It’s hard to believe that 46 years have passed since James T. Kirk and Mr. Spock first started their five-year mission to seek out new life and new civilizations. I was young enough to be a Chekov fan then. Then came Star Trek – Next Generation. Jean-Luc Picard and Will Riker expanded the galaxy even more. Not only that, but Captain Picard reintroduced me to tea, specifically Earl Grey.
Growing up I shared Bigelow Constant Comment and Plantation Mint with my mother. My grandmother drank Lipton. If I was lucky in the summer we found Plantation Mint instant and had iced tea. Once I got to college, however, there were a lot of “all-nighters” studying for nursing exams and writing a 32 page paper for each patient I would be caring for – 4 a week, plus term papers, and the other classes. I needed caffeine. Lots of caffeine. The sorority house where I was a dormie – they didn’t have enough sisters to fill the rooms – always had a coffee pot full. Granted it could be 15 hours old, but it was coffee. And when I began my nursing career, there was coffee in the unit kitchen. And when anesthesia school started and we attended EVERY delivery – that’s when a lot of them occurred in the middle of the night – and took call – well, you grabbed what was there quickly. It was that pot of 15 hour-old coffee. I learned to drink coffee hot or tepid or cold.
But, there was Jean-Luc Picard. Walking up to a wall and saying “Tea. Earl Grey. Hot.” http://www.youtube.com/watch?v=xHsgt4NN9GA in case you’ve forgotten. And I became intrigued. Just who was Earl Grey and why did he have a tea named after him? And what did it taste like?
The Earl Grey that the tea is named for was the 2nd Earl and he was a British Prime Minister in the 1830’s. He received a gift of black tea flavored with Bergamot oil, which is from an Italian orange. According to one legend, a grateful Chinese mandarin gave it to him after one of the Earl’s men saved his son from drowning. This is highly unlikely as the Chinese did not know about Bergamot oil. Jacksons of Piccadilly claim to have invented the recipe and have had it in constant production since. The Grey family says the tea was specially blended by a Chinese mandarin for Lord Grey, to suit the water of Howick Hall, the ancestral Grey home. The bergamot was to offset the lime in the local water. Lady Grey used the blend to entertain her London guests and it was so popular she asked if it could be sold to others, which is how Twinings came into the picture.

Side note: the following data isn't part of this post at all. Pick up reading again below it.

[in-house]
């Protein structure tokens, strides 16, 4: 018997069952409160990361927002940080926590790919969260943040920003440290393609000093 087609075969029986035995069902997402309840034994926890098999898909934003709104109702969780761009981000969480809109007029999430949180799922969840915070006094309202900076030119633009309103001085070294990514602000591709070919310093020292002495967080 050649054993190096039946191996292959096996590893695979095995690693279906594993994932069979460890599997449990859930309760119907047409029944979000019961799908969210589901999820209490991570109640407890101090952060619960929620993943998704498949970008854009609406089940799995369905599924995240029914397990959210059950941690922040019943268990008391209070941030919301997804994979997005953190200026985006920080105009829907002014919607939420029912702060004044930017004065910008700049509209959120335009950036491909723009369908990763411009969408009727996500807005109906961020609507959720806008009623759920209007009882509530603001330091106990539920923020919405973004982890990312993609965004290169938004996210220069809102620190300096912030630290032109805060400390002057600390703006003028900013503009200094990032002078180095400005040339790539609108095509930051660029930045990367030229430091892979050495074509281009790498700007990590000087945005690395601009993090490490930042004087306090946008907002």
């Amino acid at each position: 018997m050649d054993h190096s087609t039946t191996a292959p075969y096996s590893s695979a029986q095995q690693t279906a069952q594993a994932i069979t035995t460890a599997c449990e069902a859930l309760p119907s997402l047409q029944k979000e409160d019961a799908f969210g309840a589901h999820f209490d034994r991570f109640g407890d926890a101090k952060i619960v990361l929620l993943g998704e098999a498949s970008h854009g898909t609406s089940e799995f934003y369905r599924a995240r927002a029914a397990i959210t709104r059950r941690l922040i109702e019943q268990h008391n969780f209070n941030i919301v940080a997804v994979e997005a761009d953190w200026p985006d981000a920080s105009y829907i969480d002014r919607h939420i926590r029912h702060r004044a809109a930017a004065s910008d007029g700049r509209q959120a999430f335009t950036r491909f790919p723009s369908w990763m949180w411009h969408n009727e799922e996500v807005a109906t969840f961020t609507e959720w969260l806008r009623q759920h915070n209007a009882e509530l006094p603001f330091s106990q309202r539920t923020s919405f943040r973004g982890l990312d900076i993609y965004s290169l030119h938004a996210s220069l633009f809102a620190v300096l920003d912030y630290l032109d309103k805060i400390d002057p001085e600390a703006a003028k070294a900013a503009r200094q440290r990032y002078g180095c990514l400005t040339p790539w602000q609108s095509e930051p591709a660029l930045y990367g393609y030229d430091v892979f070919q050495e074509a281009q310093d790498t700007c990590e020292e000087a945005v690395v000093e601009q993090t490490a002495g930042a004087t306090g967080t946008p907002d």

Earl Grey tea is not only good as a drink, but has been used as a flavoring for many types of cakes, chocolate confections and even in savory sauces. Here at the store Inggrie of TehKu Teas has blended Earl Grey and added mallow flowers. Earl Grey de la Crème. My favorite. Of course, now , the doctors say I have to limit caffeine.
So, thank you, Jean-Luc, for reigniting my love of tea and expanding my horizons.
OK. The easiest way is to make reservations and come to Unicorn Wine Guild for tea. The next easiest is to do it yourself.
Make a list of 4 to 6 close friends. You might also want to include a couple of newbies in the group, but be sure that they are included in the conversation and don’t feel left out. It is a great way to introduce the new neighbor, club member, etc.
Make, buy or e-vite the group. Be sure to include a respond by date. You can even ask them to each bring a plate of their favorite dessert. In this case indicate the size of the group. It’s OK to ask.
Send out these invitations at least two weeks in advance. In this modern age, the longer the notice, the better. Saturday or Sunday afternoons are often the best time.
For your tea you will want to have 2 or 3 varieties of tea. Make sure that one is caffeine free such as a fruit or Rooibos.
A couple of days before the party gather your supplies – tablecloth, napkins, plates, cups and saucers, tea pot, silverware. Be whimsical or formal. Paper or china. The choice is yours. This will give you time to shop to complete your needed items. To ease the cost of entertaining, many recommend that if using china to collect plain white china or clear glass. This way the china lasts year round and you can accessorize with patterned linens (or paper). A centerpiece adds sparkle to the table. Choose flowers or a whimsical arrangement. It is nice to give a small gift to each participant. These can even be arranged as the centerpiece.
A few hours before the guests arrive, prepare two types of tea sandwiches, cut into triangles and cover in the fridge until serving time. You might also want to prepare something like a simple fruit dish. Don’t forget the milk, lemon and sugar cubes.
Arrange the food as a buffet. Serve iced tea in pitchers and hot tea in teapots. Let the guests serve themselves. (While one lump or two is wonderful for hot tea, it doesn’t do so well for iced. Having a small pitcher of simple syrup is a great benefit to the guests. It’s easy. Just stir equal amounts of sugar and hot water until they form a solution.)
Above all, have a good time with your friends. Don’t worry that it’s not perfect. The point of the whole thing is to share in friendship.